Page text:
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The Asymmetric Exchange System


An ad hoc consultative agency of the prime minister in Japan, where there is no conscription, proposes that all 18-year-old children should engage in such social service as care for old people for a year. I’m afraid that, once this institution is established, it will be difficult to do away with it. Children of less than 19 years may well object to this compulsory gratuitous service, but they have no suffrage. When they come of age and gain their suffrage, they will have gone through with the service. If someone tried to abolish it, they would complain, “Why don’t our junior have to serve us, while we serve our senior? We cannot admit such unfairness."

Image by Peggy und Marco Lachmann-Anke + Gerd Altmann from Pixabay

1. What is the asymmetric exchange system?

Let’s call a system where a generation is compensated for the sacrifice they made for their senior by their junior “the asymmetric exchange system". Another example is the National Pension, where the young support the old. The National Pension is easy to start and difficult to abolish. The old with the power to institute asymmetric exchange system can start it, making them “beneficiaries without burden", which structurally makes “the burdened without benefit" at the end of asymmetric gift exchange chain. The National Pension keeps on persisting, in spite of and because of the misery of default.

Some try to transform the transferring character of the National Pension into the funding, but do not succeed, for those who must pay double oppose it. In the symmetrical gift exchange like barter, a burden is exchanged for benefit at the same time. When money is mediated, there might be a risk of hyperinflation but as a rule the market economy does not produce either beneficiaries without burden or the burdened without benefit.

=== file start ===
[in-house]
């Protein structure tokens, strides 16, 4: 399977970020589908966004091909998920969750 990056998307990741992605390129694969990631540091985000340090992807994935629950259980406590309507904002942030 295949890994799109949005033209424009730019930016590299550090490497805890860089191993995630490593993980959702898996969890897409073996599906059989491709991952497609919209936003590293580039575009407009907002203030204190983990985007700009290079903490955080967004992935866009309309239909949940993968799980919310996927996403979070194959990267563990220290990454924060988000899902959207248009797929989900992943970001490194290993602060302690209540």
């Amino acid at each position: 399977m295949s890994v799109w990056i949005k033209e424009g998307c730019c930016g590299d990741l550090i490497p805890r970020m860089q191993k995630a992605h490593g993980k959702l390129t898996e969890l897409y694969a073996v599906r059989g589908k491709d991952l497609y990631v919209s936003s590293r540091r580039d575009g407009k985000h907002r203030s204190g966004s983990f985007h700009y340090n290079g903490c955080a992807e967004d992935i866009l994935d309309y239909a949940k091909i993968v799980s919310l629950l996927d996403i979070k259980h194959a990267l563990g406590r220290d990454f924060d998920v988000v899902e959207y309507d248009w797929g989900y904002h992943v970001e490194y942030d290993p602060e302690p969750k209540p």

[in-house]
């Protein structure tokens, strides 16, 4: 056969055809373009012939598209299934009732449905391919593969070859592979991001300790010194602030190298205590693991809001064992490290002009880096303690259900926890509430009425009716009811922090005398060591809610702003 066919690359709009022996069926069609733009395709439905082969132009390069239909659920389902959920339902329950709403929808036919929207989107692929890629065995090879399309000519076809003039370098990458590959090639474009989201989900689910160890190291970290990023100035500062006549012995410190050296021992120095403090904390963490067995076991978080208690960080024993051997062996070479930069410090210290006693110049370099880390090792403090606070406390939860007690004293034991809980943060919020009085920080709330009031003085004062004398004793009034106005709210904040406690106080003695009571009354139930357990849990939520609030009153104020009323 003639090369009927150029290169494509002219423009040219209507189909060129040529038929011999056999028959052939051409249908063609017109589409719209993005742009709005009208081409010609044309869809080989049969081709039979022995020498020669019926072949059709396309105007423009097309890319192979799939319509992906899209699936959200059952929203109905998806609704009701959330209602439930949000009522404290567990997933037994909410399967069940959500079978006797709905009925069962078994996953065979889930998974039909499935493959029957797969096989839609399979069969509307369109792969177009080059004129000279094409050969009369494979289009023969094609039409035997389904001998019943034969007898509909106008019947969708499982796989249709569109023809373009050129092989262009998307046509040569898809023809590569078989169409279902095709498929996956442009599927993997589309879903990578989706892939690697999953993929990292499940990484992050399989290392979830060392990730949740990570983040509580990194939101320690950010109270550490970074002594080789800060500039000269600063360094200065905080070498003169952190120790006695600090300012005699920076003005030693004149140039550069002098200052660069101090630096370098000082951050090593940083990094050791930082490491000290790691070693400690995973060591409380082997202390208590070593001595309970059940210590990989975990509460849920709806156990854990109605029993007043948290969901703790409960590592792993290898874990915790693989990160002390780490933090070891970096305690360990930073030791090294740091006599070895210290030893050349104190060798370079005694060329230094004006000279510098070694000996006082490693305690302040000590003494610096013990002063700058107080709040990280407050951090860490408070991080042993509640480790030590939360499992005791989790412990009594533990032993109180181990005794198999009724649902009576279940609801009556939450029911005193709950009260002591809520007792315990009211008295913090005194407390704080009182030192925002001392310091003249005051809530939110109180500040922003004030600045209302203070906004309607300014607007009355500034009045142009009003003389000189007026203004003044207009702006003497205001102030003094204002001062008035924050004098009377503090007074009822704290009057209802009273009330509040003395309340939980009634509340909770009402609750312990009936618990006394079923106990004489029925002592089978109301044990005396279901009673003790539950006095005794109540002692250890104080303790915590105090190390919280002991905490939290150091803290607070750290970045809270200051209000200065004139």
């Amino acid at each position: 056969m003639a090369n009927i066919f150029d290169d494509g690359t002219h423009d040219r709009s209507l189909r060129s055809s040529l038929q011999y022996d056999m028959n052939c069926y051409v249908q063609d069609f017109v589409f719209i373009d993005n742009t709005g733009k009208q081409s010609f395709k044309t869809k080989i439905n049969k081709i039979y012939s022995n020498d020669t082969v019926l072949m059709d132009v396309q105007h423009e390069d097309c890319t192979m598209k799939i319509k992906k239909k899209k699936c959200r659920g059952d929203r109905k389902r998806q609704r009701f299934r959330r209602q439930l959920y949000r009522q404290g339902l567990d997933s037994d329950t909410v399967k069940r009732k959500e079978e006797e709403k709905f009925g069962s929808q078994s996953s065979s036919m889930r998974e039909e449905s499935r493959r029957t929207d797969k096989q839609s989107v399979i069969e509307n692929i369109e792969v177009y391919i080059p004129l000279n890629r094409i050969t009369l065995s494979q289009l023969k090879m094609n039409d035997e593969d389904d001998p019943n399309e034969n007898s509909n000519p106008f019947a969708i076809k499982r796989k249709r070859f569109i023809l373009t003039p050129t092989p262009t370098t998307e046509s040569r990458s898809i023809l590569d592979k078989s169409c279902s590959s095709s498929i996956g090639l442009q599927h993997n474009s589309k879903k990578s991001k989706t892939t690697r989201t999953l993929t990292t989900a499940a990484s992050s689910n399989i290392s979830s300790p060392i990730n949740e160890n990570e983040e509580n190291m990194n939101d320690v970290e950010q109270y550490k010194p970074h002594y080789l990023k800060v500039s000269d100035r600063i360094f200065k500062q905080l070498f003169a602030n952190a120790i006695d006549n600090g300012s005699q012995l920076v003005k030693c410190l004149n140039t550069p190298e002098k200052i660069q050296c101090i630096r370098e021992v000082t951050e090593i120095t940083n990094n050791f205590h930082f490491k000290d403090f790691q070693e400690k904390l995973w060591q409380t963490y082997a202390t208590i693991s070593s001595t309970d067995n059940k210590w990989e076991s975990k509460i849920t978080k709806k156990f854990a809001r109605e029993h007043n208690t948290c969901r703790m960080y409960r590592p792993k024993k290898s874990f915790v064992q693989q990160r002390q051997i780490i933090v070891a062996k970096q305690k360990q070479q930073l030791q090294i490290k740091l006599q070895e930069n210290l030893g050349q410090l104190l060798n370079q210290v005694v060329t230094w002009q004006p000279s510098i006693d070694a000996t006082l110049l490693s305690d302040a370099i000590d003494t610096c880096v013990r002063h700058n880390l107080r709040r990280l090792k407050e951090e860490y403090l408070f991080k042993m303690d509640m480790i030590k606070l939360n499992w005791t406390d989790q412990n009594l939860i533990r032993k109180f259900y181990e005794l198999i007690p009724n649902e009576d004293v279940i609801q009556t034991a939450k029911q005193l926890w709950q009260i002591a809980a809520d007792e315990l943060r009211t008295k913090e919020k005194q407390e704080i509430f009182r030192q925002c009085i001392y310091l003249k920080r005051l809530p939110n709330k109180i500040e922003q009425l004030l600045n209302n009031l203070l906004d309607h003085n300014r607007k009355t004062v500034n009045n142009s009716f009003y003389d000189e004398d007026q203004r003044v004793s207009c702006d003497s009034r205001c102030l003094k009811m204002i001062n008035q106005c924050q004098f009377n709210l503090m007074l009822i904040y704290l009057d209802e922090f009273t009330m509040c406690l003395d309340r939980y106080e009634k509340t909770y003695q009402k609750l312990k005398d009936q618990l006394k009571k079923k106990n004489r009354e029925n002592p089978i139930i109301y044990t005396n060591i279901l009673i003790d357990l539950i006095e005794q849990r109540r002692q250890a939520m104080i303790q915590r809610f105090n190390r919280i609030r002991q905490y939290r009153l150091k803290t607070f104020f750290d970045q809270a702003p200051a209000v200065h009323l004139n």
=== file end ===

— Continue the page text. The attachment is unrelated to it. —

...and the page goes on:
In the asymmetric gift exchange, there is a considerable time lag between gift and counter-gift, and someone must be a victim. Of course, everyone does not want to be a victim. So, the asymmetric exchange system, like a pyramid scheme, must always produce a new victim in order not to produce a victim.

Image by Martin Str from Pixabay modified by me.
An example of pyramid schemes. Source: Security and Exchange commission, U.S. Federal Govt. “The unsustainable geometric progression of a classic pyramid scheme." Licensed under CC-0.

2. The autopoiesis of asymmetry

When power justifies power, namely, justification of power and power of justification produce each other, power persists as an autopoiesis. How, then, does the power as an autopoiesis justify asymmetry of power?

There are two kinds of the asymmetry of power, fixed and fluid. The former has a fixed pedigree monopolize power. The fixed monopolies have been overthrown by the masses alienated from power. In the latter case, the asymmetry of power itself is hardly overthrown, because power is accessible to everyone. Anyone can seize power — this is an ideal of equality and, ironically, this equality contributes to maintaining the asymmetric inequality.

A society that sets a great value on the academic career is an example of the fluid type of asymmetric inequality. Suppose a dropout feels antipathy to the academic career oriented society and want to overthrow it, but to seize the power to abolish it, he must have his academic background. In this case, he must affirm the academic career oriented society to negate it. You face such a dilemma, when you must go through with a rite of passage to affirm the asymmetric inequality in order to come to power.

3. The collapse of asymmetric systems

It seems almost impossible to abolish a once established asymmetric exchange system, but in fact, it sometimes collapses. For example, the seniority wage system of Japanese corporations is now collapsing. It is abandoned, when the leader judges it threatens the existence of system itself.